“Those are good questions but somewhat hypothetical,” Dr. van der Hilst said. “Freedom of speech goes very far but it makes civility difficult.”

Dr. van der Hilst added that he invited Dr. Abbot to meet privately with faculty there to discuss his research.

What happened to the departmental lecture? Has it been replaced by “private meetings with faculty”? At any rate, yes, students might have been repelled or offended by what Abbot said outside MIT, but they have plenty of recourse. They don’t have to go to Abbot’s lecture, they could picket it outside quietly, or they could use counterspeech. But Hilst even admits that the world is full of encounters with speech you don’t like, so why is Abbot being deplatformed? This is not “somewhat hypothetical”—those are weasel words—but real. So why can’t MIT use the Carlson Lecture as an example?

As for his last sentence, “Freedom of speech makes civility difficult,” yes, it’s partly true but not inevitable, and so what? Violation of civility is not protected by the Constitution, but freedom of speech is.

All in all, I’m pleased that the NYT not only covered Abbot’s disinvitation, but, in describing it objectively, still makes MIT look pretty bad. (I am of course biased, but I am not alone in my feelings.)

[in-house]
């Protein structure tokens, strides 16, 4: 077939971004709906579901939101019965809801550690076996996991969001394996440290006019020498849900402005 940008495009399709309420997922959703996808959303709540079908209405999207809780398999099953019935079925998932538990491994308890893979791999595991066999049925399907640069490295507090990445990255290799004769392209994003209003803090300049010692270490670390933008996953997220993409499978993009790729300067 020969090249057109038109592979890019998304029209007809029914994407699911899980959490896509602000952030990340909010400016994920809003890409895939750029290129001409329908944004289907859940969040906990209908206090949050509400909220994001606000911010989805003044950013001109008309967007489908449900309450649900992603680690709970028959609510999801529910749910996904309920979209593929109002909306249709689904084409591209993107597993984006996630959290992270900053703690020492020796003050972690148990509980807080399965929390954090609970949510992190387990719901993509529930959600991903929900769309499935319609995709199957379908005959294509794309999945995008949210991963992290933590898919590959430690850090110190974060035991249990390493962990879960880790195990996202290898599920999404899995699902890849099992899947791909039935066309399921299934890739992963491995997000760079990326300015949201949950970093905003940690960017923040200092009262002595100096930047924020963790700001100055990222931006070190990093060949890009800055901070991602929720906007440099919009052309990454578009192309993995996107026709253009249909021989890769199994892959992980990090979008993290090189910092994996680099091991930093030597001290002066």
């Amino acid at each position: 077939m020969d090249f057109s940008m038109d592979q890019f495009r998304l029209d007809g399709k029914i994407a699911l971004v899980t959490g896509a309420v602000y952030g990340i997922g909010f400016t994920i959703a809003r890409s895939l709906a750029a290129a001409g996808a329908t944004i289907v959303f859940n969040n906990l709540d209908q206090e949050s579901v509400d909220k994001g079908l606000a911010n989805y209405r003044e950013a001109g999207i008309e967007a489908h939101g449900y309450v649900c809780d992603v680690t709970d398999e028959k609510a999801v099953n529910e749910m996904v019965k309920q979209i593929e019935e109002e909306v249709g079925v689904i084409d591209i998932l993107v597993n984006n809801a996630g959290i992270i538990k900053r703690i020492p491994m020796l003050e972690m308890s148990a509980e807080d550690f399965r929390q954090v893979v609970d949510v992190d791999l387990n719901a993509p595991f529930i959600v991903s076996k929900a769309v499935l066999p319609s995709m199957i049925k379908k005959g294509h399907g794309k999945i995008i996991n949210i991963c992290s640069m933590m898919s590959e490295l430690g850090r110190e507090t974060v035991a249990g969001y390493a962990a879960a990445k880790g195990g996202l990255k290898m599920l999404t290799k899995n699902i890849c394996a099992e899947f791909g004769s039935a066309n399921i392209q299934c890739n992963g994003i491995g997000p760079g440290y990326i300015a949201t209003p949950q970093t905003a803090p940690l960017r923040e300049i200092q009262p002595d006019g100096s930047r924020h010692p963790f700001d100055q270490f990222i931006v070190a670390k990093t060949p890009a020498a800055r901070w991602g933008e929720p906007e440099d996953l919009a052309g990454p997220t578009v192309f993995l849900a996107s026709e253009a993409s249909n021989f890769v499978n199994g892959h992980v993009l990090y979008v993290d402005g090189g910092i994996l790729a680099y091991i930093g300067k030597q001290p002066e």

Here’s Lawrence Krauss’s short piece in the Wall Street Journal. He’s careful not to go after DEI initiatives in the way Abbot did, but still calls them out for injuring science and causing academic bloat. Click on screenshot:

Just two short from Krauss:

Several years ago, one began to see an additional criterion in advertisements for faculty openings. As a recent Cornell ad puts it: “Also required is a statement of diversity, equity and inclusion describing the applicant’s efforts and aspirations to promote equity, inclusion and diversity through teaching, research and service.” This sort of requirement became more common and is now virtually ubiquitous. Of the 25 most recent advertisements for junior faculty that appeared in Physics Today online listings as of Oct. 15—from research institutions like Caltech to liberal-arts colleges like Bryn Mawr, and even in areas as esoteric as quantum engineering and theoretical astrophysics—24 require applicants to demonstrate an explicit, active commitment to the DEI agenda.